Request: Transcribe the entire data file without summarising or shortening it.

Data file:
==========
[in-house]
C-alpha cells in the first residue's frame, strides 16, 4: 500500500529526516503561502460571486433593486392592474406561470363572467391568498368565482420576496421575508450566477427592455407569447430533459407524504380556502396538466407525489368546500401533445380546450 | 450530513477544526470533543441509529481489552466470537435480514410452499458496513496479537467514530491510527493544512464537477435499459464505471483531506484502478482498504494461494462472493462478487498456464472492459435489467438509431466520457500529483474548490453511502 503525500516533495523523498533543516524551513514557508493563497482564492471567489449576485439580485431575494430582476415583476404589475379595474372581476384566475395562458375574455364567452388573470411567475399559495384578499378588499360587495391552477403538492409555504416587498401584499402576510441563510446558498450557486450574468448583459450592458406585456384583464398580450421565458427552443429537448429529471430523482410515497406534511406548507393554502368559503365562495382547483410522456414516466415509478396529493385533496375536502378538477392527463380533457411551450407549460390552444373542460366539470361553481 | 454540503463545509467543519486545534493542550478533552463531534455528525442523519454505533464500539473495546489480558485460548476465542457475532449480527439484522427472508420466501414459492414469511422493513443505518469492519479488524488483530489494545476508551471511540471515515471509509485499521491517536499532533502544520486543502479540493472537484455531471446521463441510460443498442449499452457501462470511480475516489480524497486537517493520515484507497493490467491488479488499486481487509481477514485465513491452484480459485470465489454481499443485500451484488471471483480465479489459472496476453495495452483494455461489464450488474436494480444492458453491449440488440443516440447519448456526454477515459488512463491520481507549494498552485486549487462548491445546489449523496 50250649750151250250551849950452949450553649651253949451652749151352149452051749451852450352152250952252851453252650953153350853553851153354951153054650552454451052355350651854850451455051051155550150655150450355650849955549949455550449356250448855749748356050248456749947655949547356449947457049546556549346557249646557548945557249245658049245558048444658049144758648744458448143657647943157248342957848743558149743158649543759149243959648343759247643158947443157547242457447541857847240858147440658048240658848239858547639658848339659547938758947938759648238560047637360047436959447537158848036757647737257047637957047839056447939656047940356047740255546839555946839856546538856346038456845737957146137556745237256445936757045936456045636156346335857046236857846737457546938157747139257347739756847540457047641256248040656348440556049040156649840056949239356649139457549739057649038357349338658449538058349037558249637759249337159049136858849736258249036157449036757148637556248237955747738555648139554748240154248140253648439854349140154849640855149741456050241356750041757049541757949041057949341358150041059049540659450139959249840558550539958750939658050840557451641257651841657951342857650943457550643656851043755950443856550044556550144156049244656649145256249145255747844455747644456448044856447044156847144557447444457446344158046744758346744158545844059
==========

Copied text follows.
[in-house]
C-alpha cells in the first residue's frame, strides 16, 4: 500500500529526516503561502460571486433593486392592474406561470363572467391568498368565482420576496421575508450566477427592455407569447430533459407524504380556502396538466407525489368546500401533445380546450 | 450530513477544526470533543441509529481489552466470537435480514410452499458496513496479537467514530491510527493544512464537477435499459464505471483531506484502478482498504494461494462472493462478487498456464472492459435489467438509431466520457500529483474548490453511502 503525500516533495523523498533543516524551513514557508493563497482564492471567489449576485439580485431575494430582476415583476404589475379595474372581476384566475395562458375574455364567452388573470411567475399559495384578499378588499360587495391552477403538492409555504416587498401584499402576510441563510446558498450557486450574468448583459450592458406585456384583464398580450421565458427552443429537448429529471430523482410515497406534511406548507393554502368559503365562495382547483410522456414516466415509478396529493385533496375536502378538477392527463380533457411551450407549460390552444373542460366539470361553481 | 454540503463545509467543519486545534493542550478533552463531534455528525442523519454505533464500539473495546489480558485460548476465542457475532449480527439484522427472508420466501414459492414469511422493513443505518469492519479488524488483530489494545476508551471511540471515515471509509485499521491517536499532533502544520486543502479540493472537484455531471446521463441510460443498442449499452457501462470511480475516489480524497486537517493520515484507497493490467491488479488499486481487509481477514485465513491452484480459485470465489454481499443485500451484488471471483480465479489459472496476453495495452483494455461489464450488474436494480444492458453491449440488440443516440447519448456526454477515459488512463491520481507549494498552485486549487462548491445546489449523496 50250649750151250250551849950452949450553649651253949451652749151352149452051749451852450352152250952252851453252650953153350853553851153354951153054650552454451052355350651854850451455051051155550150655150450355650849955549949455550449356250448855749748356050248456749947655949547356449947457049546556549346557249646557548945557249245658049245558048444658049144758648744458448143657647943157248342957848743558149743158649543759149243959648343759247643158947443157547242457447541857847240858147440658048240658848239858547639658848339659547938758947938759648238560047637360047436959447537158848036757647737257047637957047839056447939656047940356047740255546839555946839856546538856346038456845737957146137556745237256445936757045936456045636156346335857046236857846737457546938157747139257347739756847540457047641256248040656348440556049040156649840056949239356649139457549739057649038357349338658449538058349037558249637759249337159049136858849736258249036157449036757148637556248237955747738555648139554748240154248140253648439854349140154849640855149741456050241356750041757049541757949041057949341358150041059049540659450139959249840558550539958750939658050840557451641257651841657951342857650943457550643656851043755950443856550044556550144156049244656649145256249145255747844455747644456448044856447044156847144557447444457446344158046744758346744158545844059